Nancy Pelosi: From Tibet to Taiwan, US closing in on China


Photo credit Twitter Nancy Pelosi

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By Manish Anand

New Delhi, August 2:  China had gone into a shell after the corona virus, leaked from its Wuhan province, plunged the world into the worst humanitarian tragedy of the century in 2020 and afterwards.

China, after waking up in 2022, finds that the world has changed, and the US has developed visible and assertive interests in Indo-Pacific, Tibet, Taiwan, Xinjiang, Nepal and indeed India.

On Tuesday evening, the US House Speaker Nancy Pelosi, a democracy advocate, landed in Taiwan, with a fleet of the warships guarding her.

No amount of rhetoric on the parts of the Chinese President Xi Jinping, its Foreign Minister Wang Yi, and scores of spokespersons worked even while they advised Washington not to play with fire.

“Not going to Taiwan was not an option for Pelosi. Not only would it have sent the wrong messages to the entire region and undermined the entire pivot to the would have also told Beijing that bullying works,” Ramananda Sengupta, strategic affairs expert, told The Raisina Hills.

But Pelosi’s Taiwan visit wasn’t sudden, for the Americans had begun feting the exiled Tibetans, meeting them in Dharamshala in Himachal Pradesh, India, while some of them were invited to meet the leadership in Washington.

For decades, Americans have been camping in McLeodganj, the seat of power of Dalai Lama, for his spiritual guidance, with Hollywood stars being his loyal followers.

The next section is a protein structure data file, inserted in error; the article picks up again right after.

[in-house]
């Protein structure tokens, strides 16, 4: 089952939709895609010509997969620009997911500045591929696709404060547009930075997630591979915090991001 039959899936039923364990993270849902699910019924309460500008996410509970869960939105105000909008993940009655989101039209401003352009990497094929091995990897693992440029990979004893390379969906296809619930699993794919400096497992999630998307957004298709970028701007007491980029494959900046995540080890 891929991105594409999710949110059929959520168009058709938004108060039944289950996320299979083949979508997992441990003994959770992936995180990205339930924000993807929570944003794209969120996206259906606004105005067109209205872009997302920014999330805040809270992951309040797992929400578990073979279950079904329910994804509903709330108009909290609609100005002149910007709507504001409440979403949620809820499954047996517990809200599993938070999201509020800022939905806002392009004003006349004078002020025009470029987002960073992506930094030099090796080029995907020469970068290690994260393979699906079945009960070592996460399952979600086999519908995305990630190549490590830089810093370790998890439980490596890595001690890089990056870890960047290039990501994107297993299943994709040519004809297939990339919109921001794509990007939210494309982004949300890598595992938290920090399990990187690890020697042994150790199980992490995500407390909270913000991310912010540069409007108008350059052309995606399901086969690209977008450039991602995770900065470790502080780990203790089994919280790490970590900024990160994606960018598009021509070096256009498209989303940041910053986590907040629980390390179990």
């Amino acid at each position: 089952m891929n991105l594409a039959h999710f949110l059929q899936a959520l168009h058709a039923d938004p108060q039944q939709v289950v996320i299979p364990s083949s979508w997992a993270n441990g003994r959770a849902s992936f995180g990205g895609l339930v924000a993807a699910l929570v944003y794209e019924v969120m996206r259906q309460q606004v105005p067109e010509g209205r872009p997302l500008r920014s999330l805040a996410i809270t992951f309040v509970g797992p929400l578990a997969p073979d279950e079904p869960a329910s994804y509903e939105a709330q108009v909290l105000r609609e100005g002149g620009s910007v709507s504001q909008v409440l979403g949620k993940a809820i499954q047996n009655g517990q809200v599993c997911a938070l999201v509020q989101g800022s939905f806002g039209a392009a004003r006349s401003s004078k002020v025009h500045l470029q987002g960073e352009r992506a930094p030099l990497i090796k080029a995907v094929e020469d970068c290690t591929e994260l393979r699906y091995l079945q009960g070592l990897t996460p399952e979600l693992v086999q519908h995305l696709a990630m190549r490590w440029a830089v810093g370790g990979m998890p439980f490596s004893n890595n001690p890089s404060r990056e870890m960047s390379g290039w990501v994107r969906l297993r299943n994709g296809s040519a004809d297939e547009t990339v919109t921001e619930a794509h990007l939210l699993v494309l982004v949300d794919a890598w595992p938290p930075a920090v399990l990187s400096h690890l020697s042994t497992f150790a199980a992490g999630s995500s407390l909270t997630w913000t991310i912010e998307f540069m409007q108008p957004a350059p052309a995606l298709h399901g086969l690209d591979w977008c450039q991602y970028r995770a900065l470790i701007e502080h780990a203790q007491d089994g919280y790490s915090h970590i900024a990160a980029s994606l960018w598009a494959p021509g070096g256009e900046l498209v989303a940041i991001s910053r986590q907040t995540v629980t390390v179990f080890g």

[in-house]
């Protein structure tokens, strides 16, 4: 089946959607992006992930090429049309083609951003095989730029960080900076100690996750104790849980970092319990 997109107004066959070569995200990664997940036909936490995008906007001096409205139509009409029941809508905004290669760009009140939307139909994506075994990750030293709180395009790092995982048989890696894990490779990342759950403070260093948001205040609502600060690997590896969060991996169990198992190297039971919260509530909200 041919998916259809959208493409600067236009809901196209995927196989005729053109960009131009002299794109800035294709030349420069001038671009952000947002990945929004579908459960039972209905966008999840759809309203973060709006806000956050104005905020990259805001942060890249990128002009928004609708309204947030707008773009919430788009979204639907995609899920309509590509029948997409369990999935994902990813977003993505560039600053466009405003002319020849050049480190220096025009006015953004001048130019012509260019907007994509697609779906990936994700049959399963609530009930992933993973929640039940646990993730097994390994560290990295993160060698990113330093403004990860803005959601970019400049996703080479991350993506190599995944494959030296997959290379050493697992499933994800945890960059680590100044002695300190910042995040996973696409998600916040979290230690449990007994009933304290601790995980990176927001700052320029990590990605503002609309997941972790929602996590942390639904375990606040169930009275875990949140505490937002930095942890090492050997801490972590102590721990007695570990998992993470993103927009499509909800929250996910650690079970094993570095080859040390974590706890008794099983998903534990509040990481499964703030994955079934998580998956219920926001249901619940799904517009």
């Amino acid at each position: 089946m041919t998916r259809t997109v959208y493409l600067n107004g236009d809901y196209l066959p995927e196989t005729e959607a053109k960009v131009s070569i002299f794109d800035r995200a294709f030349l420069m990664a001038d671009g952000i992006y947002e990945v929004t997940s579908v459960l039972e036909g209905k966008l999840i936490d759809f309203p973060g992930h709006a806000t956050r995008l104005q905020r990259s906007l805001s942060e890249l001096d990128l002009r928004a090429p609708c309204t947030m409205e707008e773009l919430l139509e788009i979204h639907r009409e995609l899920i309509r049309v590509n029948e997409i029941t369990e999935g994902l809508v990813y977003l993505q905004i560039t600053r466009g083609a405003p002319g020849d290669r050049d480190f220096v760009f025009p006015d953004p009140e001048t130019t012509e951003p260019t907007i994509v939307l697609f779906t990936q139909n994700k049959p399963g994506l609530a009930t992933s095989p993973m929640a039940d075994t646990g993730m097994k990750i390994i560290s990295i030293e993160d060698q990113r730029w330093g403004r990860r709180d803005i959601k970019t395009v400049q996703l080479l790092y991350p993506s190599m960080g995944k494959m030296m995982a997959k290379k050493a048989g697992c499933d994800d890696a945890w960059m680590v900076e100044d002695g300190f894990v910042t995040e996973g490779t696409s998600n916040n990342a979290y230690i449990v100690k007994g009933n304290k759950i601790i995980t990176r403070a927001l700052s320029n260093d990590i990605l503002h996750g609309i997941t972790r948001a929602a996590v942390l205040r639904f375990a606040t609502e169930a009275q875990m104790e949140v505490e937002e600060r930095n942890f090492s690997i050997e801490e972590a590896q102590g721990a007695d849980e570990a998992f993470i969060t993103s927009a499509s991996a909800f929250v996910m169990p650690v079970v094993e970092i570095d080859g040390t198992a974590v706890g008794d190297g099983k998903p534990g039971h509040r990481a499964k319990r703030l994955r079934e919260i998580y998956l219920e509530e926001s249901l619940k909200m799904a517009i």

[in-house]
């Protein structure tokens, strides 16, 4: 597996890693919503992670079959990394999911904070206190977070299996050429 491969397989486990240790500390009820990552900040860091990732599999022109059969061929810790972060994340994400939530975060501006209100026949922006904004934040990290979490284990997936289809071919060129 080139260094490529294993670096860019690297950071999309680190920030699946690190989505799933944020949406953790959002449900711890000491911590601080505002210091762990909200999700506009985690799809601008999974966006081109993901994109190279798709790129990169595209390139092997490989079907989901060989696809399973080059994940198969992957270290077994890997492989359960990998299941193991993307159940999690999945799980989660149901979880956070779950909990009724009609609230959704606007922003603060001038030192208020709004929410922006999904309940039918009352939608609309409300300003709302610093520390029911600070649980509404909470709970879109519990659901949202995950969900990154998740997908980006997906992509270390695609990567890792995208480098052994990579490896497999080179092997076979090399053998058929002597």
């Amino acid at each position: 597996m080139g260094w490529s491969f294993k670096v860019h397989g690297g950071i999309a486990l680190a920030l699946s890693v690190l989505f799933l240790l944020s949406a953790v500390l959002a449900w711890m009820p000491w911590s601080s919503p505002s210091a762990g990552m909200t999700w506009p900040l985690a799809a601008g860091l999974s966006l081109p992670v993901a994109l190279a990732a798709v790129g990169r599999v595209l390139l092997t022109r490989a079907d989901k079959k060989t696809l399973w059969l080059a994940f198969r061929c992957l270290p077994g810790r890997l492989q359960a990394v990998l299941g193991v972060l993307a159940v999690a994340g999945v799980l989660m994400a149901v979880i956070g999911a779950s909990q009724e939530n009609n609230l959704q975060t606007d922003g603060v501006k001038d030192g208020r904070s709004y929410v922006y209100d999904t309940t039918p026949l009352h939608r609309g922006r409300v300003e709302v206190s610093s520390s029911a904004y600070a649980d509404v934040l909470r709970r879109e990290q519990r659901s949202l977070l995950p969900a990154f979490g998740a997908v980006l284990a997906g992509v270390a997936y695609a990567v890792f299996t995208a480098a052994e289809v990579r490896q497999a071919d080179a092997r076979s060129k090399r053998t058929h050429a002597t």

The US issued recently a stern warning over the human rights violation in the Xinjiang province against ethnic Muslims, who are allegedly treated as lunatics for following their religion.

Despite dogged attempts of the Chinese political agents in Kathmandu, the Nepalese Parliament ratified the USD 500 million Compact which the Himalayan nation had signed with the US in 2017.

For the past two and a half years, the Nepalese traders saw their borders with China blocked for their trucks to go into its large neighbour, debilitating its economy. The experience dawned on Nepal’s political leadership to mend relations with India and open up to the US.

At the Quad Summit in Tokyo, the US unveiled the Indo-Pacific Economic Framework, besides a USD 50 billion fund to finance the infrastructure projects in the developing countries to seemingly counter the Belt Road Initiative (BRI) of China.

The G7 Summit in Germany firmed up the resolve of the western countries to make their bid to counter China large, and seek to alter the global supply chain’s key connection with China.

China’s might lies in its export-driven economy. The US-led western powers seemingly seek to check that heft of China to manipulate the global economy.

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